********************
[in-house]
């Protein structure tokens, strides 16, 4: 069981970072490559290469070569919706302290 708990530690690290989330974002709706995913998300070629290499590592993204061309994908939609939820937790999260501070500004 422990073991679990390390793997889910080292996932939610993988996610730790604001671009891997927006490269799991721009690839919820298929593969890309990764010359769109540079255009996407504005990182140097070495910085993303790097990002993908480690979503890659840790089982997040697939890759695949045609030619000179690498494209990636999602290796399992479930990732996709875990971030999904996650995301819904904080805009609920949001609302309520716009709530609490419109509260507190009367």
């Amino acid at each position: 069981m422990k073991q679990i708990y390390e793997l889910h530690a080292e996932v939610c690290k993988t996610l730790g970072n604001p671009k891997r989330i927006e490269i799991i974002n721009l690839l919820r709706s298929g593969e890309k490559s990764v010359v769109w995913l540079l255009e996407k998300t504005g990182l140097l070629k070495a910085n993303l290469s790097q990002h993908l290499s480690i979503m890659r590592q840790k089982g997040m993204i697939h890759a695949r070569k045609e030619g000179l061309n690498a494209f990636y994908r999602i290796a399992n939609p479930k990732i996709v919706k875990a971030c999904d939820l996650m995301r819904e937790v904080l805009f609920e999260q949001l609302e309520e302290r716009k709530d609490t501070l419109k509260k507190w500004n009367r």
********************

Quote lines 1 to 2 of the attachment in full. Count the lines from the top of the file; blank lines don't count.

[in-house]
């Protein structure tokens, strides 16, 4: 069981970072490559290469070569919706302290 708990530690690290989330974002709706995913998300070629290499590592993204061309994908939609939820937790999260501070500004 422990073991679990390390793997889910080292996932939610993988996610730790604001671009891997927006490269799991721009690839919820298929593969890309990764010359769109540079255009996407504005990182140097070495910085993303790097990002993908480690979503890659840790089982997040697939890759695949045609030619000179690498494209990636999602290796399992479930990732996709875990971030999904996650995301819904904080805009609920949001609302309520716009709530609490419109509260507190009367």